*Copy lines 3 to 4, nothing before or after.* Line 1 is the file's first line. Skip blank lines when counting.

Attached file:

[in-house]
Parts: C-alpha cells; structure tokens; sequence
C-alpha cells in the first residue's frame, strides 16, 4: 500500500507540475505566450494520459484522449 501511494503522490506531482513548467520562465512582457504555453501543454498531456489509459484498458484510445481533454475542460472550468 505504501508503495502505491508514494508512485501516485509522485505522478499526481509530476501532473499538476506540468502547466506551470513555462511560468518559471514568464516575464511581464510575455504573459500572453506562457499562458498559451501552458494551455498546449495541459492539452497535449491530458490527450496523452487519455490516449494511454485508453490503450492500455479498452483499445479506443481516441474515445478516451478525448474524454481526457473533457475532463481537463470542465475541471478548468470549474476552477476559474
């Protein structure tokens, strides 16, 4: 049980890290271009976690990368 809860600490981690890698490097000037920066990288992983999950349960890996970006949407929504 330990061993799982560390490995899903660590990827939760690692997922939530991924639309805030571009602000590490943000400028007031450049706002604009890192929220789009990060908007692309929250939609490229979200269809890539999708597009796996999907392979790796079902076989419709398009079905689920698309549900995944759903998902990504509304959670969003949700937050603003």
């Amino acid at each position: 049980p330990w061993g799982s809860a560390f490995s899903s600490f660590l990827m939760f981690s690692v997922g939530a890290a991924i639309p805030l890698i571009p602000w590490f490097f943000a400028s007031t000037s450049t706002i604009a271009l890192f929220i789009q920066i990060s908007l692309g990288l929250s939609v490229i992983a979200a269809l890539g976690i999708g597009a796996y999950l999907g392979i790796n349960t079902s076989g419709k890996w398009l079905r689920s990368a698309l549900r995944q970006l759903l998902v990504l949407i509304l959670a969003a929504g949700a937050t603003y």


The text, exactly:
C-alpha cells in the first residue's frame, strides 16, 4: 500500500507540475505566450494520459484522449 501511494503522490506531482513548467520562465512582457504555453501543454498531456489509459484498458484510445481533454475542460472550468 505504501508503495502505491508514494508512485501516485509522485505522478499526481509530476501532473499538476506540468502547466506551470513555462511560468518559471514568464516575464511581464510575455504573459500572453506562457499562458498559451501552458494551455498546449495541459492539452497535449491530458490527450496523452487519455490516449494511454485508453490503450492500455479498452483499445479506443481516441474515445478516451478525448474524454481526457473533457475532463481537463470542465475541471478548468470549474476552477476559474
């Protein structure tokens, strides 16, 4: 049980890290271009976690990368 809860600490981690890698490097000037920066990288992983999950349960890996970006949407929504 330990061993799982560390490995899903660590990827939760690692997922939530991924639309805030571009602000590490943000400028007031450049706002604009890192929220789009990060908007692309929250939609490229979200269809890539999708597009796996999907392979790796079902076989419709398009079905689920698309549900995944759903998902990504509304959670969003949700937050603003």